Socio-economic determinants of livestock management strategies at the interface of rural and protected areas: A case of Hwange communal area, Ward 15
Moyo, Vuyisile Precious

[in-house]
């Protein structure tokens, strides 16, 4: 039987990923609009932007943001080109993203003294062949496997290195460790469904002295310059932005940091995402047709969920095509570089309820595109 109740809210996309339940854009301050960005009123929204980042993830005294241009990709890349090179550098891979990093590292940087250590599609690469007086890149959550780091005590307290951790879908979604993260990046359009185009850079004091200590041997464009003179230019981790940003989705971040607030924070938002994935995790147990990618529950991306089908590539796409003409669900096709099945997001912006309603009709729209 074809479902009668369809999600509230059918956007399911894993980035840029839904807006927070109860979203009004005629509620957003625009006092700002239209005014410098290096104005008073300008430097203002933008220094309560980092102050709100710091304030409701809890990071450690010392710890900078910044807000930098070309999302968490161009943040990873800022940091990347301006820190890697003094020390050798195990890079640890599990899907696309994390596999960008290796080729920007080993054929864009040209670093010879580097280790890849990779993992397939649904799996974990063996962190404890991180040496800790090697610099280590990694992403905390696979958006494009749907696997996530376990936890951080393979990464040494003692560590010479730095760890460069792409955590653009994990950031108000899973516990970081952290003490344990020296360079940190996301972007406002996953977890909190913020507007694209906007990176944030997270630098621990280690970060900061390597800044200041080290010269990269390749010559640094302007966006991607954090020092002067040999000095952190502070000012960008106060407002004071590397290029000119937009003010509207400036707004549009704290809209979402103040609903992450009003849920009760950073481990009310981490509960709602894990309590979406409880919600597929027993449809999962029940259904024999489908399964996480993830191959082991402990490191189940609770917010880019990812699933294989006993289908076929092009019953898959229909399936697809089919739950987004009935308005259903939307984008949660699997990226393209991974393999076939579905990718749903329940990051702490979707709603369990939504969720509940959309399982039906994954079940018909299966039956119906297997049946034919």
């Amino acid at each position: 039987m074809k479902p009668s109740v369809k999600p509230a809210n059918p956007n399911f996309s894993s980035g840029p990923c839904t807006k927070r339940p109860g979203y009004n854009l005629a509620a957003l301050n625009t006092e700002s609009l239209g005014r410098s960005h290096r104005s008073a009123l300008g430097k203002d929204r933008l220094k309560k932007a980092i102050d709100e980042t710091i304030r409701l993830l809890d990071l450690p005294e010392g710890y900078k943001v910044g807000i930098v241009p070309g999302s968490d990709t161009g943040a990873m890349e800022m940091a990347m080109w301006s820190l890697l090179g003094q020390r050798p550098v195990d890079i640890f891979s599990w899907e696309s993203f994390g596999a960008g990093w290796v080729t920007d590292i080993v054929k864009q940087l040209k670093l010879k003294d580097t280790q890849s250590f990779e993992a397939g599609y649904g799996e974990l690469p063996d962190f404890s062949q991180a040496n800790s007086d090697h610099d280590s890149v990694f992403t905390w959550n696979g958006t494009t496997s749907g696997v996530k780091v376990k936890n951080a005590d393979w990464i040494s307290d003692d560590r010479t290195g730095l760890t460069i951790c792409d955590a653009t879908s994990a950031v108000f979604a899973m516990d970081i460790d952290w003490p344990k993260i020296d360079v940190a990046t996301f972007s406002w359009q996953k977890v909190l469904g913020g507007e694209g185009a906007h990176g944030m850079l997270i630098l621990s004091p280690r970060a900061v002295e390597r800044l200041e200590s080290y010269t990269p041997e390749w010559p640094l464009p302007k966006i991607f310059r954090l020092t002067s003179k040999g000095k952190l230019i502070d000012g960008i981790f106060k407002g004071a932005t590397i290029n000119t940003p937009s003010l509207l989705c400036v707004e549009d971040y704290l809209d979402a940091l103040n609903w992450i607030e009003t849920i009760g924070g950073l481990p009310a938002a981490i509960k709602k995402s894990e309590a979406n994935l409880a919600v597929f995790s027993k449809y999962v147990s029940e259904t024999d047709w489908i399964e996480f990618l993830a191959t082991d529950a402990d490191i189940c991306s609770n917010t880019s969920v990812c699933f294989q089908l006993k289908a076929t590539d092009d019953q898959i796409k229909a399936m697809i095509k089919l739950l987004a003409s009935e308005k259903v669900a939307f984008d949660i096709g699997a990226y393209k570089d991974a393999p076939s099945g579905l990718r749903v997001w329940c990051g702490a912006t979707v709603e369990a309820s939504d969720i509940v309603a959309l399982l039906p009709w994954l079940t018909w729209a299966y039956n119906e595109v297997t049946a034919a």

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Livestock is key to the wellbeing of rural communities even those at the periphery of Protected Areas.Limited grazing opportunities in Hwange rural land drive people to exploit resources in bordering Hwange National Park and Sikumi Forest. Men drive domestic animals such as cattle into the Park. It is the aim of this study to understand decision-making processes behind driving cattle into the Protected Areas and to understand socio economic determinants of livestock management at the periphery of Protected Areas. Study site villages included Magoli, Mabale, Chezhou, Dingane and Sialwindi. A control study site was chosen in Kamativi to have a comparison of the management strategies with emphasis on opportunities and constraints. A combination ofboth quantitative and qualitative approaches was used in the study. A structured questionnaire was administered to solicit perceptions of cattle owners, (N=114). Focus Group Discussions (FGDs) and Key Informant Interviews were conducted to gain further insights on decision making and implications thereof. Results from this study show that men are favorites when it comes to cattle ownership and are the main decision makers on when and where to drive their cattle, when to buy or sell livestock and so on. Social and cultural practises are longer dominant because most farmers are now Christians and no longer have faith in traditional beliefs. It was proven advantageous staying next to a protected area as farmers will have access to forage and water sources inside the park but there are economic impacts associated with that. However, as much as farmers may enjoy access into the Protected Areas, they tend to face many constraints. Constraints include transmission of diseases from wildlife, predation, lack of immediate efficient markets to sell livestock and debasing veterinary services that has contributed to the dwindling livelihoods and numbers of livestock kept. It is therefore recommended that men, who are mostly owners of cattle be invited as stakeholders in meetings to do with negotiations of coexistence of cattle and wildlife at the periphery of Protected Areas. Research specialist and extension services are required to enlighten farmers on the dangers of driving cattle inside the park and how this will affect their livelihoods in the long run.